Role of Biorelevant Dissolution Media in the Selection of Optimal Salt Forms of Oral Drugs: Maximizing the Gastrointestinal Solubility and in Vitro Activity of the Antimicrobial Molecule, Clofazimine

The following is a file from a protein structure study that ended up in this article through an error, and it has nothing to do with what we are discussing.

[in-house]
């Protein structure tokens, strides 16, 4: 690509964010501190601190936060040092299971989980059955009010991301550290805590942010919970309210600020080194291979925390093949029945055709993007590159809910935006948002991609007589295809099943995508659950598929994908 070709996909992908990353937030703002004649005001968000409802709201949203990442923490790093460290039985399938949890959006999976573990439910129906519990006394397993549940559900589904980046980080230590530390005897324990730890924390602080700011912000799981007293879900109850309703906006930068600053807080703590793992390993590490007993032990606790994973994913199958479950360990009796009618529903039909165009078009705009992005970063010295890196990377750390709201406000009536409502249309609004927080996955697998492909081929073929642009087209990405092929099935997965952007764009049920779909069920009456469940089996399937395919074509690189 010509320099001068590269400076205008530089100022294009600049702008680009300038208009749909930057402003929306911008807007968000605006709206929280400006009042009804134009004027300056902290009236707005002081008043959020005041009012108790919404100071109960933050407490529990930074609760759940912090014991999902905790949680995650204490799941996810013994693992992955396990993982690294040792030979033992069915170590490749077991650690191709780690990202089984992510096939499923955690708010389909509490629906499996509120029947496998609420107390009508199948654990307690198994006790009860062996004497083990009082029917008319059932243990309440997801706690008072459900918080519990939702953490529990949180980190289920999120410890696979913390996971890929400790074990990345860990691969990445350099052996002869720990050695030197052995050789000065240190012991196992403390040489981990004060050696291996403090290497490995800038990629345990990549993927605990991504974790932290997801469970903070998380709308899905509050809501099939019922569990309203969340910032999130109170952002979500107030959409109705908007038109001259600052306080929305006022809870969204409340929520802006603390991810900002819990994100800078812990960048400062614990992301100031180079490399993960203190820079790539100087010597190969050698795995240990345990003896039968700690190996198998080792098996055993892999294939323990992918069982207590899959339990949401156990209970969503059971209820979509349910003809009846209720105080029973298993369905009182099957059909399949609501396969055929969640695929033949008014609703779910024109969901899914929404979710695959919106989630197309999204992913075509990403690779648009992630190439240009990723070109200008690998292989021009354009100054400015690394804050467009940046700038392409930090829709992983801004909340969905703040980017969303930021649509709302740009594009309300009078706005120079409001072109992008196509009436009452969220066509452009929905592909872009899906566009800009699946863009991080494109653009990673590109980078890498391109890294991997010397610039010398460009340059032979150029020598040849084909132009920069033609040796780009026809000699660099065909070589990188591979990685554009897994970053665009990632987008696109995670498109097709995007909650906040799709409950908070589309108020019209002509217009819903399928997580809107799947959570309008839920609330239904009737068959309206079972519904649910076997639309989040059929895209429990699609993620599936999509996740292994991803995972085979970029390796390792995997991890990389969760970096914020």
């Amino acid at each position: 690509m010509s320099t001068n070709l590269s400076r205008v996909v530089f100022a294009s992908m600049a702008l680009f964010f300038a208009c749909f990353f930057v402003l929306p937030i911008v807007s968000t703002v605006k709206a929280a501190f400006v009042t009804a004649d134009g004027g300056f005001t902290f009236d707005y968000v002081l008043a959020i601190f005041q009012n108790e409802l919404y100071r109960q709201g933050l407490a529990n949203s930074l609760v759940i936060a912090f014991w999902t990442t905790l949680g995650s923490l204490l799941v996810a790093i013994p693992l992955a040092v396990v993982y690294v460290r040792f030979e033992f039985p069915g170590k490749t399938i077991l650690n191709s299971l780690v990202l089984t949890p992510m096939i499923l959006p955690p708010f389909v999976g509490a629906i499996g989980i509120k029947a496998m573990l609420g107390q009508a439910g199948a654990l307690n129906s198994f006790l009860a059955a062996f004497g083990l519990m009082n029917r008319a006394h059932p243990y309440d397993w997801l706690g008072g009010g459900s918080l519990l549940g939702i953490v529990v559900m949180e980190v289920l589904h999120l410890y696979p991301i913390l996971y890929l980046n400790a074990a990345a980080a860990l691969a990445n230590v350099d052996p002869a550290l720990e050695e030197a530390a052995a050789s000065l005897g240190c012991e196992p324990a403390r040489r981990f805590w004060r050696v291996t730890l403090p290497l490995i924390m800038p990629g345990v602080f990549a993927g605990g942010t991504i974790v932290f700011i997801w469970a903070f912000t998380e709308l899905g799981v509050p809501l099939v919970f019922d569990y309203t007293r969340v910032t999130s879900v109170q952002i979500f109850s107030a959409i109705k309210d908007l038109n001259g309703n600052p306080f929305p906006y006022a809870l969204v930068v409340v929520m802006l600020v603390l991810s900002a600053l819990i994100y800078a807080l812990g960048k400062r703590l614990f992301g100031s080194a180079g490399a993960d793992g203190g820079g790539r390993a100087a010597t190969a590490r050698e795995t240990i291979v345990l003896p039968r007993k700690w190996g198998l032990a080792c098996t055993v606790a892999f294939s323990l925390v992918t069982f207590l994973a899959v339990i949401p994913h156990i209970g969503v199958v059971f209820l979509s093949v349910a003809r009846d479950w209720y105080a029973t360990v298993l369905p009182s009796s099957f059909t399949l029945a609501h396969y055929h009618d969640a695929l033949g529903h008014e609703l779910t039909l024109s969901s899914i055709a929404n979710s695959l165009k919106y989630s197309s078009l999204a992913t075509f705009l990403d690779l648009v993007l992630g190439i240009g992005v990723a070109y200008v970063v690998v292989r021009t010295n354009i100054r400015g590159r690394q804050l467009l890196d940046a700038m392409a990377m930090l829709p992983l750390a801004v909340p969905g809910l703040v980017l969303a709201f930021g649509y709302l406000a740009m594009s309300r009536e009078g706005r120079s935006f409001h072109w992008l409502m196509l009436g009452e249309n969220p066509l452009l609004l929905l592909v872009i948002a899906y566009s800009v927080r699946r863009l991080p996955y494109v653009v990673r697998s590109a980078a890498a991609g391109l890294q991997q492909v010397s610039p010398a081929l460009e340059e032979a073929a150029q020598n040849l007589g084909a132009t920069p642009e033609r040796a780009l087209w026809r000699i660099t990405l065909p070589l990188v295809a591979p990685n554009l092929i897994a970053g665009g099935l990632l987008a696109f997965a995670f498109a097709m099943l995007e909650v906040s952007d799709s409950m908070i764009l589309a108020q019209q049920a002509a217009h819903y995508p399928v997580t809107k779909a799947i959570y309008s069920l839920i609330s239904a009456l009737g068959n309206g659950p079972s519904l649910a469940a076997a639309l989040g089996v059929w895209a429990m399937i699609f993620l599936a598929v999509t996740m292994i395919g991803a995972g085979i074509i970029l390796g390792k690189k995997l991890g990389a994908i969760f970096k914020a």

Clofazimine is an antimycobacterial agent that is routinely used for the treatment of leprosy. Clofazimine has also been shown to have high clinical potential for the treatment of many Gram-positive pathogens, including those that exhibit high levels of antibiotic resistance in the medical community. The use of clofazimine against these pathogens has largely been limited by the inherently poor water solubility of the drug substance. In this work, the possibility of repurposing and reformulating clofazimine to maximize its clinical potential is investigated. To achieve this, the potential of novel salt forms of clofazimine as supersaturating drug-delivery vehicles to enhance the aqueous solubility and gastrointestinal solubility of the drug substance was explored. The solution properties of seven novel salt forms, identified during an initial screening process, were examined in water and in a gastrointestinal-like media and were compared and contrasted with those of the free base, clofazimine, and the commercial formulation of the drug, Lamprene. The stability of the most promising solid forms was tested, and their bioactivity against Staphylococcus aureus was also compared with that of the clofazimine free base and Lamprene. Salts forms which showed superior stability as well as solubility and activity to the commercial drug formulation were fully characterized using a combination of spectroscopic techniques, including X-ray diffraction, solid-state NMR, and Fourier transform infrared spectroscopy.